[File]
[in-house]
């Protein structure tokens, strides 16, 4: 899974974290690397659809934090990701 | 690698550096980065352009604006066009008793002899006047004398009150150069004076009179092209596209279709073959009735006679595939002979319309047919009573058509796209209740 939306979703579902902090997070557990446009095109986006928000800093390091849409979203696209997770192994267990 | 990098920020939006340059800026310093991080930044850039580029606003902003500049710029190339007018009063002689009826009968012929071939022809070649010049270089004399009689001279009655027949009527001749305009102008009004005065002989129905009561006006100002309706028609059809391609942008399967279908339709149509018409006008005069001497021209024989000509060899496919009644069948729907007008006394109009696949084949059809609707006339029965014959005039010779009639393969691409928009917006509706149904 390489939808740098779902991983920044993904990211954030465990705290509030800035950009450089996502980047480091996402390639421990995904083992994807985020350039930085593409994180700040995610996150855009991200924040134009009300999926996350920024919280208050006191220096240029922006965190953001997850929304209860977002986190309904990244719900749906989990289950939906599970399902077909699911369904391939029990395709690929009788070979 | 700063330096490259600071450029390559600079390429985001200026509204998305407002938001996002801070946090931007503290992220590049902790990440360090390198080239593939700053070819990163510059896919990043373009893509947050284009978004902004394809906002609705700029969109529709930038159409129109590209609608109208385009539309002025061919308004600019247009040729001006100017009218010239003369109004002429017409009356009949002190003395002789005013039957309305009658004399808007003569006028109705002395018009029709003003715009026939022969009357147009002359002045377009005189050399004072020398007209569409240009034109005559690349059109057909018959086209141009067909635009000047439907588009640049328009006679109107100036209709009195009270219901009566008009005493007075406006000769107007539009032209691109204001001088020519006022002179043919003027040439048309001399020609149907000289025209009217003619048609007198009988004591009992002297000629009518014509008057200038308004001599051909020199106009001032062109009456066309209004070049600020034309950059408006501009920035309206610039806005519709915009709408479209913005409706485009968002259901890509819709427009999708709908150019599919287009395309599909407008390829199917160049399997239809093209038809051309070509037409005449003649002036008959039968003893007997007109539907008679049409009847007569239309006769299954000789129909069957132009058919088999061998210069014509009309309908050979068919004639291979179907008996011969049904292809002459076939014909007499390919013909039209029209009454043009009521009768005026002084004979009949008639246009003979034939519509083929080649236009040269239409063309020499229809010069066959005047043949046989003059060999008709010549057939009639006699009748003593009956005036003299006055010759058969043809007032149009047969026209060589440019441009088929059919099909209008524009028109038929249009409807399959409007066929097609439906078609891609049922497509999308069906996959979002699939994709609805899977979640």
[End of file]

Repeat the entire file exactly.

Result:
[in-house]
């Protein structure tokens, strides 16, 4: 899974974290690397659809934090990701 | 690698550096980065352009604006066009008793002899006047004398009150150069004076009179092209596209279709073959009735006679595939002979319309047919009573058509796209209740 939306979703579902902090997070557990446009095109986006928000800093390091849409979203696209997770192994267990 | 990098920020939006340059800026310093991080930044850039580029606003902003500049710029190339007018009063002689009826009968012929071939022809070649010049270089004399009689001279009655027949009527001749305009102008009004005065002989129905009561006006100002309706028609059809391609942008399967279908339709149509018409006008005069001497021209024989000509060899496919009644069948729907007008006394109009696949084949059809609707006339029965014959005039010779009639393969691409928009917006509706149904 390489939808740098779902991983920044993904990211954030465990705290509030800035950009450089996502980047480091996402390639421990995904083992994807985020350039930085593409994180700040995610996150855009991200924040134009009300999926996350920024919280208050006191220096240029922006965190953001997850929304209860977002986190309904990244719900749906989990289950939906599970399902077909699911369904391939029990395709690929009788070979 | 700063330096490259600071450029390559600079390429985001200026509204998305407002938001996002801070946090931007503290992220590049902790990440360090390198080239593939700053070819990163510059896919990043373009893509947050284009978004902004394809906002609705700029969109529709930038159409129109590209609608109208385009539309002025061919308004600019247009040729001006100017009218010239003369109004002429017409009356009949002190003395002789005013039957309305009658004399808007003569006028109705002395018009029709003003715009026939022969009357147009002359002045377009005189050399004072020398007209569409240009034109005559690349059109057909018959086209141009067909635009000047439907588009640049328009006679109107100036209709009195009270219901009566008009005493007075406006000769107007539009032209691109204001001088020519006022002179043919003027040439048309001399020609149907000289025209009217003619048609007198009988004591009992002297000629009518014509008057200038308004001599051909020199106009001032062109009456066309209004070049600020034309950059408006501009920035309206610039806005519709915009709408479209913005409706485009968002259901890509819709427009999708709908150019599919287009395309599909407008390829199917160049399997239809093209038809051309070509037409005449003649002036008959039968003893007997007109539907008679049409009847007569239309006769299954000789129909069957132009058919088999061998210069014509009309309908050979068919004639291979179907008996011969049904292809002459076939014909007499390919013909039209029209009454043009009521009768005026002084004979009949008639246009003979034939519509083929080649236009040269239409063309020499229809010069066959005047043949046989003059060999008709010549057939009639006699009748003593009956005036003299006055010759058969043809007032149009047969026209060589440019441009088929059919099909209008524009028109038929249009409807399959409007066929097609439906078609891609049922497509999308069906996959979002699939994709609805899977979640």